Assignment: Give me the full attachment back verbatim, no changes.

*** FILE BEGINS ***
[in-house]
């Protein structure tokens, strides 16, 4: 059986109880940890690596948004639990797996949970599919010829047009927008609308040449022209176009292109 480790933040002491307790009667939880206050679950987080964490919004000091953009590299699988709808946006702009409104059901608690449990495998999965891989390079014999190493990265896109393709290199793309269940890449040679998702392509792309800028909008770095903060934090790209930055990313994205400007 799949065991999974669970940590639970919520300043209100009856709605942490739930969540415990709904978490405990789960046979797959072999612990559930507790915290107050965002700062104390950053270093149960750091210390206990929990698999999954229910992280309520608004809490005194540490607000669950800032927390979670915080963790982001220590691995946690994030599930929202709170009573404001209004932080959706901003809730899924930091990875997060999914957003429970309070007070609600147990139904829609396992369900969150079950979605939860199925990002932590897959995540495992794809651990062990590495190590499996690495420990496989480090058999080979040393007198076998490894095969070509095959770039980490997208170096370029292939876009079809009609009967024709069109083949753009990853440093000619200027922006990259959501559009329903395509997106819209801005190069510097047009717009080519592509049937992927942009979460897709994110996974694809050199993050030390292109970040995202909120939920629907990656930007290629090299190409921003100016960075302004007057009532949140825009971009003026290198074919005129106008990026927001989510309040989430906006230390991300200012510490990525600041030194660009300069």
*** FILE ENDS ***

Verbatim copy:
[in-house]
């Protein structure tokens, strides 16, 4: 059986109880940890690596948004639990797996949970599919010829047009927008609308040449022209176009292109 480790933040002491307790009667939880206050679950987080964490919004000091953009590299699988709808946006702009409104059901608690449990495998999965891989390079014999190493990265896109393709290199793309269940890449040679998702392509792309800028909008770095903060934090790209930055990313994205400007 799949065991999974669970940590639970919520300043209100009856709605942490739930969540415990709904978490405990789960046979797959072999612990559930507790915290107050965002700062104390950053270093149960750091210390206990929990698999999954229910992280309520608004809490005194540490607000669950800032927390979670915080963790982001220590691995946690994030599930929202709170009573404001209004932080959706901003809730899924930091990875997060999914957003429970309070007070609600147990139904829609396992369900969150079950979605939860199925990002932590897959995540495992794809651990062990590495190590499996690495420990496989480090058999080979040393007198076998490894095969070509095959770039980490997208170096370029292939876009079809009609009967024709069109083949753009990853440093000619200027922006990259959501559009329903395509997106819209801005190069510097047009717009080519592509049937992927942009979460897709994110996974694809050199993050030390292109970040995202909120939920629907990656930007290629090299190409921003100016960075302004007057009532949140825009971009003026290198074919005129106008990026927001989510309040989430906006230390991300200012510490990525600041030194660009300069």